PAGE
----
If you’re into Pittsburgh Steelers history, you probably know the story. As the late Dan Rooney wrote in his book, “My 75 Years With the Pittsburgh Steelers and the NFL,” he helped push the team to take QB Ben Roethlisberger 11th overall in the 2004 NFL Draft instead of offensive lineman Shawn Andrews.
And if you listened to our recent interview with Dick LeBeau, you’ll recall him telling the story of the Steelers having Philip Rivers ranked higher on the team’s board than Roethlisberger with LeBeau as the main coach adamant that Roethlisberger was the best quarterback in the draft. There was also Eli Manning, viewed as the top arm in the class.
If there’s another perspective worth hearing from, it’s Bill Cowher, head coach of the team during that 2004 draft. He joined Ben Roethlisberger as a special guest for the latest episode of Roethlisberger’s Footbahlin podcast and gave his view of the discussion and debate over who the team would take that year. Essentially, he says there’s truth to all sides.
“[Manning and Rivers] were, to me, they were ready,” Cowher told Roethlisberger. “They were ready to play the first year that they go to their team. When [Roethlisberger] came in, I said, ‘Ben has a little bit of a chip on his shoulder.’ I said, ‘I wanna get to know him a little bit better.’ I watched your workout. We were thinking, okay, we need offensive linemen. Shawn Andrews was the guy that we were talking about. He was an offensive lineman from Arkansas.”
It led to a conversation with then-Director of Football Operations Kevin Colbert about the odds that any of those quarterbacks would be around when the Steelers came on the clock at #11. Colbert knew Manning would be gone and Rivers probably would too but Roethlisberger might have a chance to be on the board.
“So I went back and watched every one of your games,” Cowher told Roethlisberger. “I said, ‘ Let’s bring him back in here.’ You came back in, we sat down with you, talked with you, and I said, ‘Okay, wow.’ So let’s look at the board. And I remember saying before, we need linemen. And I told Mr. Rooney that ‘We’re gonna take a lineman, but if one of these quarterbacks gets to us, we’re taking them because they’re too good.’ I said, ‘I don’t think I would trade up for any of them.’ I said, ‘I think we’re okay with Tommy.'”
It’s easy to forget but the 2004 NFL Draft was one of the wildest in football history. It centered around the QB class, accurately viewed as historically good, and Ole Miss star Eli Manning’s desire not to play for the then-San Diego Chargers. Ultimately, the Chargers still drafted him, leading to a very awkward photo-op and interview instead of the standard celebration of being the top pick. From there, the New York Giants selected NC State’s Philip Rivers and then sent him to the Chargers in a draft-day trade (that involved a handful of other trade pieces, too). From there, Ben Roethlisberger slipped down boards to #11 and into Pittsburgh’s lap. Had he not been there, then Andrews would’ve been the pick. Instead, he went 16th to the Philadelphia Eagles.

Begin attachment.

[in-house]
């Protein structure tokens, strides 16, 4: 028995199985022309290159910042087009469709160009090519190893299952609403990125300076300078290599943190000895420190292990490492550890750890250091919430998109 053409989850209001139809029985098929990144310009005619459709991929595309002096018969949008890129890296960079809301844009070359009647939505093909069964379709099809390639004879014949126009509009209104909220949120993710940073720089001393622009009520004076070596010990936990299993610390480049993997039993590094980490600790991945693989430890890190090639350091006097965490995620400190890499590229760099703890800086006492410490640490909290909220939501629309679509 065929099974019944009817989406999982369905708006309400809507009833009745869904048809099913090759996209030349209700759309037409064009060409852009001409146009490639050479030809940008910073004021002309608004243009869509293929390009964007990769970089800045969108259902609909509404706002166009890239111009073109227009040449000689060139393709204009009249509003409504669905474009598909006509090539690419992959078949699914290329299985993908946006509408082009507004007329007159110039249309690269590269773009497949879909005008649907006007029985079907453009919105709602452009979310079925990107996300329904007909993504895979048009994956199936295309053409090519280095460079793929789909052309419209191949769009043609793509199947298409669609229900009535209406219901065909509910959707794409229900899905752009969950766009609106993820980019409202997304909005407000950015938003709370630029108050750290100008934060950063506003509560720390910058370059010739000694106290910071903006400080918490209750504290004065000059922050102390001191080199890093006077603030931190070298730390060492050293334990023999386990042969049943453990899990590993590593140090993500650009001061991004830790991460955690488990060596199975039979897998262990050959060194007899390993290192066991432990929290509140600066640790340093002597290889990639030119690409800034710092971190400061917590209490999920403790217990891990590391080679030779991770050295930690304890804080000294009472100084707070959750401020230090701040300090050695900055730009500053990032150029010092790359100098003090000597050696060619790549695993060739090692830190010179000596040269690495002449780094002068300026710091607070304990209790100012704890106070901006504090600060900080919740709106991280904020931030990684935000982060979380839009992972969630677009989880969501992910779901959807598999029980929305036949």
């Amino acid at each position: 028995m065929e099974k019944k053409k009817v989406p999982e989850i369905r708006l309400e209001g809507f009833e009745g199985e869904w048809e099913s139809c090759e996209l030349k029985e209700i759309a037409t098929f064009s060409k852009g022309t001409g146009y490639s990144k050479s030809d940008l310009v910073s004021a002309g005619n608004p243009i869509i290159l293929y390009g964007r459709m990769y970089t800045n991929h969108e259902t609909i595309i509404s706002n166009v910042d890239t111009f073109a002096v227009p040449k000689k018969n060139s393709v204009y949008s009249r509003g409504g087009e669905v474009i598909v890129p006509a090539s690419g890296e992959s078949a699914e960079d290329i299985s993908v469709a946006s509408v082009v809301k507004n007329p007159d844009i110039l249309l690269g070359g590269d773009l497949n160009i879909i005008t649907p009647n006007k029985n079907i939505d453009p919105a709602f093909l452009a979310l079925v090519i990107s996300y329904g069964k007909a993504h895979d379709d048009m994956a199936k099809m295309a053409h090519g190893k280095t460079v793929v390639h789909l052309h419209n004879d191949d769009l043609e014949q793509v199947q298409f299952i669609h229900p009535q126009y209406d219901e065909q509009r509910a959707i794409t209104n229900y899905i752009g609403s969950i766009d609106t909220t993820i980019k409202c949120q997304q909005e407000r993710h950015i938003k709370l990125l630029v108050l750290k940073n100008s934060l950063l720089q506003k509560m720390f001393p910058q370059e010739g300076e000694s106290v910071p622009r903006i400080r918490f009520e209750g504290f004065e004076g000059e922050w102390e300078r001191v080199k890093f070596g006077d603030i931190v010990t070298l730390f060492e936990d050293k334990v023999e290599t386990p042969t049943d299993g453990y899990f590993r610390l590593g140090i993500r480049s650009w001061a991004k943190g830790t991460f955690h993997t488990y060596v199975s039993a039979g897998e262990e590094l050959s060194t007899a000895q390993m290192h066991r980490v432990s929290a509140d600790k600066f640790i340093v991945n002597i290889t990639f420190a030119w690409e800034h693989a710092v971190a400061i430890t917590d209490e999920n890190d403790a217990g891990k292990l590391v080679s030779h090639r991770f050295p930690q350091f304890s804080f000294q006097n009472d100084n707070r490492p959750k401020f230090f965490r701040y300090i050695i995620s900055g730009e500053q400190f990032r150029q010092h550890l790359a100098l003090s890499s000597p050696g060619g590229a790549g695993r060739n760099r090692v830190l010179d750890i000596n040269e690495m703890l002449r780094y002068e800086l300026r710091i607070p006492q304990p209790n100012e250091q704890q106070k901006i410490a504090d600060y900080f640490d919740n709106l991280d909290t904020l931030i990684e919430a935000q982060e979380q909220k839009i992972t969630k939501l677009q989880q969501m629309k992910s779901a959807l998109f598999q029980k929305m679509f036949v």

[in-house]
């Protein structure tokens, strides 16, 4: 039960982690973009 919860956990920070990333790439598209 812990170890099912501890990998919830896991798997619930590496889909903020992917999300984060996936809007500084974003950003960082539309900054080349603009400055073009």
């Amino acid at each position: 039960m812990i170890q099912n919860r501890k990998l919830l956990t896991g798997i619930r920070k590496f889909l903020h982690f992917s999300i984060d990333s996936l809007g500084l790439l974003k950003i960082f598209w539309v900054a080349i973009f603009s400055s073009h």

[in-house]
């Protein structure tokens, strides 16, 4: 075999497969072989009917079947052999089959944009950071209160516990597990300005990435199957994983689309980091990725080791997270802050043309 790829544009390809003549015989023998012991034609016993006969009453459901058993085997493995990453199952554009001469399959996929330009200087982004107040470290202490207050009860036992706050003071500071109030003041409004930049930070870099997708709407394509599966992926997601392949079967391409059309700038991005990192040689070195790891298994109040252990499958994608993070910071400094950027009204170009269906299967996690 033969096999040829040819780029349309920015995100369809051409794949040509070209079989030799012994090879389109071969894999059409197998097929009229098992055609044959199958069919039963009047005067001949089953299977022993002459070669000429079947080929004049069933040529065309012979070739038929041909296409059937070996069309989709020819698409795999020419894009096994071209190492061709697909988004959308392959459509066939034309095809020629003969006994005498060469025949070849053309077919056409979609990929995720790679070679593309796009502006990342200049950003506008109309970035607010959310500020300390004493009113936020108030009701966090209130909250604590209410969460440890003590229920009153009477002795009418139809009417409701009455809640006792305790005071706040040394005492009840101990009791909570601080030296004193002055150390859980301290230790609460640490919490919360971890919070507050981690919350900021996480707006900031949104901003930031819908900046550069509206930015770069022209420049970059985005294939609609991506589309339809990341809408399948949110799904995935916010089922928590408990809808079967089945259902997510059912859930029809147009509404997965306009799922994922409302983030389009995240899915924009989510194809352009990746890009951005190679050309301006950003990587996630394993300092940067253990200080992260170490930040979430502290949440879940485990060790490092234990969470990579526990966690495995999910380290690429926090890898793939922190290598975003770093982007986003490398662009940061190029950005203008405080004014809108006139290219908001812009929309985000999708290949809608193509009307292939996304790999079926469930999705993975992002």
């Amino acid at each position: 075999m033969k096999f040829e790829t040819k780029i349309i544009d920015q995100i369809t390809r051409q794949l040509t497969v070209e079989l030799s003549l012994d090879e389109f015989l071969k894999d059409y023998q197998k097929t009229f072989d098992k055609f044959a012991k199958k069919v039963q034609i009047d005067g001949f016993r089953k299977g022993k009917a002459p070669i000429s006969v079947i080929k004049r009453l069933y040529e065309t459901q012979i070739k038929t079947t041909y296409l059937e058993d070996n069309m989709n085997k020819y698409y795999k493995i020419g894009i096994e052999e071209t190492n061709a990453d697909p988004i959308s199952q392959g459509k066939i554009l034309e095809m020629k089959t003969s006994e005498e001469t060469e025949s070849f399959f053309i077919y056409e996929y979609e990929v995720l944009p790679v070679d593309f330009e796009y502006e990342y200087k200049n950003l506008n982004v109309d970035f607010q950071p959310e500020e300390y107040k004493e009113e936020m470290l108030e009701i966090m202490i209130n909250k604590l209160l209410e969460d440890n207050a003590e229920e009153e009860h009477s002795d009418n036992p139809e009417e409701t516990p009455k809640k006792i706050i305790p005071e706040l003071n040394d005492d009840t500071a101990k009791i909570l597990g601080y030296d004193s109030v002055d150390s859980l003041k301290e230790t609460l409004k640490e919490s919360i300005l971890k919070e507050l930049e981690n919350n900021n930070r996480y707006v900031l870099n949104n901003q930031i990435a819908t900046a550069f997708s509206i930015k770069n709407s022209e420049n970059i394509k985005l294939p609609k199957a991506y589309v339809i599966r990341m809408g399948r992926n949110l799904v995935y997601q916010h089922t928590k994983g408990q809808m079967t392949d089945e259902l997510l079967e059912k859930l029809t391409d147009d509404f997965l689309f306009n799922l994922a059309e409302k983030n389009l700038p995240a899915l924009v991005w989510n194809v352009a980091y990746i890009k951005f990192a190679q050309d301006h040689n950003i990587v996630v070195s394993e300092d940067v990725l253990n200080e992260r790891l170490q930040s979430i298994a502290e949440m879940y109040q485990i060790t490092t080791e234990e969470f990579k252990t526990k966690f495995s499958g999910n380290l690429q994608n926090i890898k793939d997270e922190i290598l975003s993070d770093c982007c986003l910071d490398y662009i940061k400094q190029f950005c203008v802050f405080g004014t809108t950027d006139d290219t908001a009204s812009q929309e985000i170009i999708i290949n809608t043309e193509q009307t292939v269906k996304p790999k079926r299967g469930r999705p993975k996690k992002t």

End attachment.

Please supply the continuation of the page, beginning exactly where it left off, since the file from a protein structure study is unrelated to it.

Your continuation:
So from Cowher’s viewpoint, the Steelers were going to take any of the top three quarterbacks if they were there, though the odds of Manning falling that far were almost zero. Reportedly, the Giants liked Roethlisberger more than Rivers but sensing the chance to acquire Manning, took Rivers to make that trade possible.
Cowher went on to say that Rooney didn’t attend the draft room meetings on a regular basis like the coaches or the scouting staffs. He only wanted a general feel for the Steelers’ draft plan.
“Mr. Rooney was never walking into any of those meetings…he wanted to know where we were stood on on certain things.”
And Cowher joked that the story Rooney told might have been a bit “embellished.” It’s a bit of a contrast to today where Art Rooney II has more sway about the team’s general direction, at least at the top of the draft. And he sits front and center of the draft room next to Omar Khan and Mike Tomlin in the team’s war room.
In Cowher’s view Roethlisberger was rawer than the other two players in the class. He didn’t play quarterback until his senior year of high school, declared early, and played against lesser competition. It made Pittsburgh, with veterans Tommy Maddox and Charlie Batch, the ideal landing spot. Of course, that plan went out the window by Week Two after Batch was lost in the summer and Maddox in the second game against Baltimore, leading Roethlisberger to be handed the keys and begin his Hall of Fame career. But even before Roethlisberger became the sudden starter, Cowher sensed the athlete and player he could be.
“I remember telling [quarterbacks coach] Mark Whipple, I said, ‘Wow, Ben’s a lot bigger than I thought he was. And the guy’s athletic…he’s kicking left-footed. He can punt and he’s left-footed.’ And you start running around and doing some of the bootleg stuff. I’m going, ‘Oh my gosh…this is gonna be kind of fun to watch this evolve.'”
Fun it was as Roethlisberger and the Steelers won a Super Bowl the next year, finally netting a Lombardi for Cowher, Jerome Bettis, and one of the organization’s thumb.
Obviously, no one wants to be the guy who says he didn’t want Roethlisberger and wanted to take Andrews (who had a very nice career) instead. So I don’t know if we’re ever going to have the real story. But regardless, Roethlisberger was the pick and it sure was the right one to make.
You can catch the whole interview with Cowher below.